Chanakya rules (pun intended!)

I have sifted a few Chanakya rules, that are worth ruminatingchanakya rules

1. Do not be very upright in your deal­ings for you would see by going to the for­est that straight trees are cut down while crooked ones are left standing.

2. He who gives up shy­ness in mon­e­tary deal­ings, in acquir­ing knowl­edge, in eat­ing and in busi­ness, becomes happy.

3. The wise man should restrain his senses like the crane and accom­plish his pur­pose with due knowl­edge of his place, time and ability.

4. These five are your fathers; he who gave you birth, gir­dled you with sacred thread, teaches you, pro­vides you with food, and pro­tects you from fear­ful situations

5. The fol­low­ing qual­i­ties of the denizens of hell may char­ac­terise men on earth; extreme wrath, harsh speech, enmity with one’s rela­tions, the com­pany with the base, and ser­vice to men of low extraction.

6. No mes­sen­ger can travel about in the sky and no tid­ings come from there. The voice of its inhab­i­tants is never heard, nor can any con­tact be estab­lished with them. There­fore the brah­mana who pre­dicts the eclipse of the sun and moon, which occur in the sky, must be con­sid­ered as avid­wan (man of great learning).

7. The stu­dent, the ser­vant, the trav­eller, the hun­gry per­son, the fright­ened man, the trea­sury guard, and the stew­ard: these seven ought to be awak­ened if they fall asleep.

8. The stu­dent (brah­macari) should com­pletely renounce the fol­low­ing eight things — his lust, anger, greed, desire for sweets, sense of dec­o­rat­ing the body, exces­sive curios­ity, exces­sive sleep, and exces­sive endeav­our for bod­ily maintenance.

9. He alone is a true brah­mana (dvija or “twice-born”) who is sat­is­fied with one meal a day, who has the six sam­skaras (or acts of purifi­ca­tion such as garb­had­hana, etc.) per­formed for him, and who cohab­its with his wife only once in a month on an aus­pi­cious day after her menses.

10. Those men who are happy in this world, who are gen­er­ous towards their rel­a­tives, kind to strangers, indif­fer­ent to the wicked, lov­ing to the good, shrewd in their deal­ings with the base, frank with the learned, coura­geous with ene­mies, hum­ble with elders and stern with the wife.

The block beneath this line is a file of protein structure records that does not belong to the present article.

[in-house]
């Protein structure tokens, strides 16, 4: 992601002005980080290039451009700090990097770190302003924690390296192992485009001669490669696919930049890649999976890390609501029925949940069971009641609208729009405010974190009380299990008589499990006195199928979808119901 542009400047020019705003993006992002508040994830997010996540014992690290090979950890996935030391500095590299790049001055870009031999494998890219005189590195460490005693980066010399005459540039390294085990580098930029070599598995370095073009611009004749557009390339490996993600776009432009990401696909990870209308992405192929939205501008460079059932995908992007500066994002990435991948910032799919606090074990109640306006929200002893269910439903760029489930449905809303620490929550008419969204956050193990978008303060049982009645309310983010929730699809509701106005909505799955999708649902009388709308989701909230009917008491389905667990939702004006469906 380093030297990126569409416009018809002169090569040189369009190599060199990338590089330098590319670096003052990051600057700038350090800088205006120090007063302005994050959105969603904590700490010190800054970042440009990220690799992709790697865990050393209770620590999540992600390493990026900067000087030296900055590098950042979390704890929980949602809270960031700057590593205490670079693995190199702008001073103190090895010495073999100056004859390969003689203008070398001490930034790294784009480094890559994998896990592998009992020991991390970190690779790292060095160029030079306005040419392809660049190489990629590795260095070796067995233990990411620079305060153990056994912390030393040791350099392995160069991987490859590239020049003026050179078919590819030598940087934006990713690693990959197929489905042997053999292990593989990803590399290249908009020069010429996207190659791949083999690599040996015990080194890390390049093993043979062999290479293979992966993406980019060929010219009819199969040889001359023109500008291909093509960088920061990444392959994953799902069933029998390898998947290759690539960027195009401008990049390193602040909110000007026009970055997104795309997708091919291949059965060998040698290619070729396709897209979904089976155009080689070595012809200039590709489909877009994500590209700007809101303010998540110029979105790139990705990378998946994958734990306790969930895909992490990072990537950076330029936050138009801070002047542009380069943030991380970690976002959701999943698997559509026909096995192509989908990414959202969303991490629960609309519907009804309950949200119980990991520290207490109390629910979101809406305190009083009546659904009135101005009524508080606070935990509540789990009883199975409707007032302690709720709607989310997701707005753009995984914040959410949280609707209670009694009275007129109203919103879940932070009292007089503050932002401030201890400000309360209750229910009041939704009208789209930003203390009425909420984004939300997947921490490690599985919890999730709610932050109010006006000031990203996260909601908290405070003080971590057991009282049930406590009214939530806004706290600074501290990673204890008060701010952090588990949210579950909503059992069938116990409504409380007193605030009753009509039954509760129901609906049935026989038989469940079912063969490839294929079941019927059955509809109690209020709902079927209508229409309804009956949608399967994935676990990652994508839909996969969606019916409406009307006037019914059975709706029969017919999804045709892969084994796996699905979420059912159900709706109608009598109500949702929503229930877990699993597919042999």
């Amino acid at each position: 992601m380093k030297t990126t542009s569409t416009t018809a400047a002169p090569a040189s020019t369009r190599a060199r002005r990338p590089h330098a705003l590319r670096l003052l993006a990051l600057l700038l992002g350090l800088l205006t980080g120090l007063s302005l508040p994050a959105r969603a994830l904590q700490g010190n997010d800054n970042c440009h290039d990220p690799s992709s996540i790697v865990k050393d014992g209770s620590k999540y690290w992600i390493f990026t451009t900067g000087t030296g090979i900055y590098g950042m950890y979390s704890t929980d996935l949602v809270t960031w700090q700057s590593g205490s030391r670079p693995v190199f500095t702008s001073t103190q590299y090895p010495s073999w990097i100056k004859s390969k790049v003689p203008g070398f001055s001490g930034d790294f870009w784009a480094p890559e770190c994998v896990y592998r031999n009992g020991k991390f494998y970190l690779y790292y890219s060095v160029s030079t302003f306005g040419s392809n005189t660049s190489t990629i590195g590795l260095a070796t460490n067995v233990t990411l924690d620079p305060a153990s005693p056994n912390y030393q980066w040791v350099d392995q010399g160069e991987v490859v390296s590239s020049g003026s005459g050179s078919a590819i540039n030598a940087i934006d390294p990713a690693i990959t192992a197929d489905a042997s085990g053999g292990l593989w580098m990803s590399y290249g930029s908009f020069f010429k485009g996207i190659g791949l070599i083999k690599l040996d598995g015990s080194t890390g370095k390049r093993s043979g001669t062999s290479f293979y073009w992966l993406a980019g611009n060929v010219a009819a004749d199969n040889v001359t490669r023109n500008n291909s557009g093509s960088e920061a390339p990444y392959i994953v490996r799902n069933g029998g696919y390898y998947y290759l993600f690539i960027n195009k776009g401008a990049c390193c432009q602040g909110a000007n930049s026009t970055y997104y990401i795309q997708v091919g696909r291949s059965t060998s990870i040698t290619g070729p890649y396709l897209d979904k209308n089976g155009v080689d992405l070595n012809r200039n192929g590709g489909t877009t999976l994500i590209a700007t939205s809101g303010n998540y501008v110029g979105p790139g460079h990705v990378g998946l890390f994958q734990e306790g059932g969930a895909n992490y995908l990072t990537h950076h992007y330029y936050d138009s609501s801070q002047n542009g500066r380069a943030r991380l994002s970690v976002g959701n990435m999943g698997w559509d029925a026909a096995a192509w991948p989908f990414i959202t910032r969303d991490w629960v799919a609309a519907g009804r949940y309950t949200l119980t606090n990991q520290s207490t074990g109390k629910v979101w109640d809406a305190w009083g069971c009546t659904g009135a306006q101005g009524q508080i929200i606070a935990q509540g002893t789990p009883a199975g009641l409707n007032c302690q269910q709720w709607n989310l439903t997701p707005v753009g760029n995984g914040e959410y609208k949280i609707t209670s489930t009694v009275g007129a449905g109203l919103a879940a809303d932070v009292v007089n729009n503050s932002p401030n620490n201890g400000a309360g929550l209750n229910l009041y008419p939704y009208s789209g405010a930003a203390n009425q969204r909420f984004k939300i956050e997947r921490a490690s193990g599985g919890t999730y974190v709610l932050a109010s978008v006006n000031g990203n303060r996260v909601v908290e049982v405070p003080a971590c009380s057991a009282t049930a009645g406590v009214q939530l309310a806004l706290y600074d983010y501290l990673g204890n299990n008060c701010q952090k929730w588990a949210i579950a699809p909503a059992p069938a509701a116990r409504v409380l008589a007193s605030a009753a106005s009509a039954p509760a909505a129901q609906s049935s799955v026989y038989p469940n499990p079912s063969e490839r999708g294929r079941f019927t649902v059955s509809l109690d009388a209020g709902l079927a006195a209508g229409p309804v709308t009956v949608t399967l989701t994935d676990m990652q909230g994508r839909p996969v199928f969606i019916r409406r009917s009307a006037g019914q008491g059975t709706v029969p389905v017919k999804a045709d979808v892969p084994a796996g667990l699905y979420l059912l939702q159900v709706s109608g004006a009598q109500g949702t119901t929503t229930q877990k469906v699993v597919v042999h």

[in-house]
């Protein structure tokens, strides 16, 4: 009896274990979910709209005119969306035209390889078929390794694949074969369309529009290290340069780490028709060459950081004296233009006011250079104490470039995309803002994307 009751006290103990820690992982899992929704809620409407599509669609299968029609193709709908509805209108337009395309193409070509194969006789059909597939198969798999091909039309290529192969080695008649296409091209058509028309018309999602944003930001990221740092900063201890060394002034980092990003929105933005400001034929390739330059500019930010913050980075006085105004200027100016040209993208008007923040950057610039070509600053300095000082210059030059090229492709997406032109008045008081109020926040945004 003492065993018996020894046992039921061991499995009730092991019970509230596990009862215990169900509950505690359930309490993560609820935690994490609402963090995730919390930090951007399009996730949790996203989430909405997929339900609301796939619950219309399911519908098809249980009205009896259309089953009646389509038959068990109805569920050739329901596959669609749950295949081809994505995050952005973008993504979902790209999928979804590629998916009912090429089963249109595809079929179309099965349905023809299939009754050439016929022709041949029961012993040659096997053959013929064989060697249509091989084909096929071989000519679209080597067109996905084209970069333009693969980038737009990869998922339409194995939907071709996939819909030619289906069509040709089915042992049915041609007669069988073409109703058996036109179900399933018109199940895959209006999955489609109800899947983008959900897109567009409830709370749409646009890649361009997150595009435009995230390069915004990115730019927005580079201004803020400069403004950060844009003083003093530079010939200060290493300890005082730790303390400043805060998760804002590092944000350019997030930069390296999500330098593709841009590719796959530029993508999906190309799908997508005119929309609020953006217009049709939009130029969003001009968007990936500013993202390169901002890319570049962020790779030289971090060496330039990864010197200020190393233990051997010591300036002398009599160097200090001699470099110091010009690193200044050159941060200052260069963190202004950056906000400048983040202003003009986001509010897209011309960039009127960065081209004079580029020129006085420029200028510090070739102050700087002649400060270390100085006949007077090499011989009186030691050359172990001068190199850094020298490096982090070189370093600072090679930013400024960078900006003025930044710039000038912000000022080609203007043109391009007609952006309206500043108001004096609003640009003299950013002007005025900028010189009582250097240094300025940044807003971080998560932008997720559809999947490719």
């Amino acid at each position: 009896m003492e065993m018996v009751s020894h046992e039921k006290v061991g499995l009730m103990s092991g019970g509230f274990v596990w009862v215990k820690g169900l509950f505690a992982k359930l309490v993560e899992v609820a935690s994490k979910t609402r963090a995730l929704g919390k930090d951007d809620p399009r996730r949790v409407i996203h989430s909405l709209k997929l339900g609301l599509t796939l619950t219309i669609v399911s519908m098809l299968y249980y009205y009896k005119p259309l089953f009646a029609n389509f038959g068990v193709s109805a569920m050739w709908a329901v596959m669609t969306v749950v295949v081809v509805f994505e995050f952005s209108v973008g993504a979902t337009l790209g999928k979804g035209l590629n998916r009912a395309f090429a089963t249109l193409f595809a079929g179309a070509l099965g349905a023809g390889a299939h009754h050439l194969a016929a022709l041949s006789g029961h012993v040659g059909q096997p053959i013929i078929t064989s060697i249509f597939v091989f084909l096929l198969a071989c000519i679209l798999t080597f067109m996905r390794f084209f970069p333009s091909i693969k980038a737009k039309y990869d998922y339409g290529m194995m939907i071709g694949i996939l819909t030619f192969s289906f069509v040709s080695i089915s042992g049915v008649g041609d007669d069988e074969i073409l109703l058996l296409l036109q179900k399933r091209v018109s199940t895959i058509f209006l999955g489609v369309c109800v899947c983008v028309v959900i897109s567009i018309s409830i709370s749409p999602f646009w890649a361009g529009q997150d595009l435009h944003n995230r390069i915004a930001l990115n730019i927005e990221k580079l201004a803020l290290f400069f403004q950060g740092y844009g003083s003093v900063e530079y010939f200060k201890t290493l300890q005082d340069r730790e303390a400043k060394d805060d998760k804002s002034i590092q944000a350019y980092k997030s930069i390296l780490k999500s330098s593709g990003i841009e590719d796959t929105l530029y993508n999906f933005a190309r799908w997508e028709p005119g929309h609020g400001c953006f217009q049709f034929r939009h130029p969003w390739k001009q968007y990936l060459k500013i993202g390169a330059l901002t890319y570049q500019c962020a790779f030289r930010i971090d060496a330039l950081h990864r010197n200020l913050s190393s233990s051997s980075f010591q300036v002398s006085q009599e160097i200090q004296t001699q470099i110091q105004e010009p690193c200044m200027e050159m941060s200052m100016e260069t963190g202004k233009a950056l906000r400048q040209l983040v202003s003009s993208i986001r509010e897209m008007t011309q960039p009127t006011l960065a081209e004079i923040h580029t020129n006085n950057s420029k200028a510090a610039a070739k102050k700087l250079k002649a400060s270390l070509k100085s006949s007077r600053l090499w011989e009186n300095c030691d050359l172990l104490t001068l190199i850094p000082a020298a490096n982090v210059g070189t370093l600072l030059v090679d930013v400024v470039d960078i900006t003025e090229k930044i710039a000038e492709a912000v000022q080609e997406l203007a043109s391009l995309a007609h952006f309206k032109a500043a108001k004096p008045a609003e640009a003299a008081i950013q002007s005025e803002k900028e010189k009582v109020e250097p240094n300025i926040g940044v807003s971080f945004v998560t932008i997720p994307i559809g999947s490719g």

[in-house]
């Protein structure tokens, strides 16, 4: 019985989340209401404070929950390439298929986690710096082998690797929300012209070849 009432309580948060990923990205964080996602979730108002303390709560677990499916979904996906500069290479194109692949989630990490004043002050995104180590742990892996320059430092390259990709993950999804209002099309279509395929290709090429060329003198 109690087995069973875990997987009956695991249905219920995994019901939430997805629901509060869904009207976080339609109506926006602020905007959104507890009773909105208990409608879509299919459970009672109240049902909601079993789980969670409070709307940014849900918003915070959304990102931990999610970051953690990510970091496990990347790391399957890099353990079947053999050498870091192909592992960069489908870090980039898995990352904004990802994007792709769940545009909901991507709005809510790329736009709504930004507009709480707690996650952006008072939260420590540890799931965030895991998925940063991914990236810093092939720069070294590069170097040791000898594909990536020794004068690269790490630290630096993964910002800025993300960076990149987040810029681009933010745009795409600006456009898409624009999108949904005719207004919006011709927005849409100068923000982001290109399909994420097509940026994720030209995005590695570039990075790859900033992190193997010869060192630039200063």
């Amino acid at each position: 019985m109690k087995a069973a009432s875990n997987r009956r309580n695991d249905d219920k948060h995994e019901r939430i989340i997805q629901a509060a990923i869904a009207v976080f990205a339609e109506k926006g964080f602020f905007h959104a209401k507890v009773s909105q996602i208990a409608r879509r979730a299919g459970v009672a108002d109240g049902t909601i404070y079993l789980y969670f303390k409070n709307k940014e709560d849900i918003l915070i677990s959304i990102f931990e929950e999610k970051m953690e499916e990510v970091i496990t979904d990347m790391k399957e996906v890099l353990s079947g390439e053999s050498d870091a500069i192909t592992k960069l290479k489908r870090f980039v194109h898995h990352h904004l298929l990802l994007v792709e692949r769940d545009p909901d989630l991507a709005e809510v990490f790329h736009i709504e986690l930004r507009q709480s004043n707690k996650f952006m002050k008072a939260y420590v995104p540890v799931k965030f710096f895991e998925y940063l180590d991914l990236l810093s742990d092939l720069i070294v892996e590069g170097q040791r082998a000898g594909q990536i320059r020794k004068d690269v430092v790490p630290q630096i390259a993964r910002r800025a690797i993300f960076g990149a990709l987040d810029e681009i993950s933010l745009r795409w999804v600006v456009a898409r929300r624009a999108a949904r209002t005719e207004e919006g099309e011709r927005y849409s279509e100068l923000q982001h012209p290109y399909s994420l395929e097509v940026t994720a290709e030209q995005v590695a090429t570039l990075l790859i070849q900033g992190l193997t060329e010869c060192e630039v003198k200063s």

11. What fault of spring that the bam­boo shoot has no leaves? What fault of the sun if the owl can­not see dur­ing the day­time? Is it the fault of the clouds if no rain­drops fall into the mouth of the chatak bird? Who can erase what Lord Brahma has inscribed upon our fore­heads at the time of birth?

12. Cour­tesy should be learned from princes, the art of con­ver­sa­tion from pan­dits, lying should be learned from gam­blers and deceit­ful ways —–censored—-.

13. He who is not shy in the acqui­si­tion of wealth, grain and knowl­edge, and in tak­ing his meals, will be happy

14. He who is overly attached to his fam­ily mem­bers expe­ri­ences fear and sor­row, for the root of all grief is attach­ment. Thus one should dis­card attach­ment to be happy.

15. Exces­sive attach­ment to sense plea­sures leads to bondage, and detach­ment from sense plea­sures leads to lib­er­a­tion; there­fore it is the mind alone that is respon­si­ble for bondage or liberation

16. There are three gems upon this earth; food, water, and pleas­ing words — fools (mud­has) con­sider pieces of rocks as gems.

17. We should always speak what would please the man of whom we expect a favour, like the hunter who sings sweetly when he desires to shoot a deer.

18. It is ruinous to be famil­iar with the king, fire, the reli­gious pre­cep­tor, and a woman. To be alto­gether indif­fer­ent to them is to be deprived of the oppor­tu­nity to ben­e­fit our­selves, hence our asso­ci­a­tion with them must be from a safe distance.

19. If you wish to gain con­trol of the world by the per­for­mance of a sin­gle deed, then keep the fol­low­ing fif­teen, which are prone to wan­der here and there, from get­ting the upper hand of you: the five sense objects (objects of sight, sound, smell, taste, and touch); the five sense organs (ears, eyes, nose, tongue and skin) and organs of activ­ity (hands, legs, mouth, gen­i­tals and anus).

20. A wise man should not divulge the for­mula of a med­i­cine which he has well pre­pared; an act of char­ity which he has per­formed; domes­tic con­flicts; pri­vate affairs with his wife; poorly pre­pared food he may have been offered; or slang he may have heard.

21. Sas­tric (scrip­tural) knowl­edge is unlim­ited, and the arts to be learned are many; the time we have is short, and our oppor­tu­ni­ties to learn are beset with obsta­cles. There­fore select for learn­ing that which is most impor­tant, just as the swan drinks only the milk in water.

22. The heart of a woman.….….….….. —— censored ———-

23. The fool (mudha) who fan­cies that a charm­ing young lady loves him, becomes her slave and he dances like a shakun­tal bird tied to a string.

24. A king, a pros­ti­tute, Lord Yama­raja, fire, a thief, a young boy, and a beg­gar can­not under­stand the suf­fer­ing of oth­ers. The eighth of this cat­e­gory is the tax collector.

Dis­claimer: I do not com­pletely endorse the above, for they made more sense than the other rules that he had. Please read at your own risk. Poten­tial guilt, anger, anx­i­ety, long time over­bear­ing con­tem­pla­tion are the side effects.

Image above is used from they do some really great work of art in Ban­ga­lore, many thanks for the pic, bor­rowed from google images.

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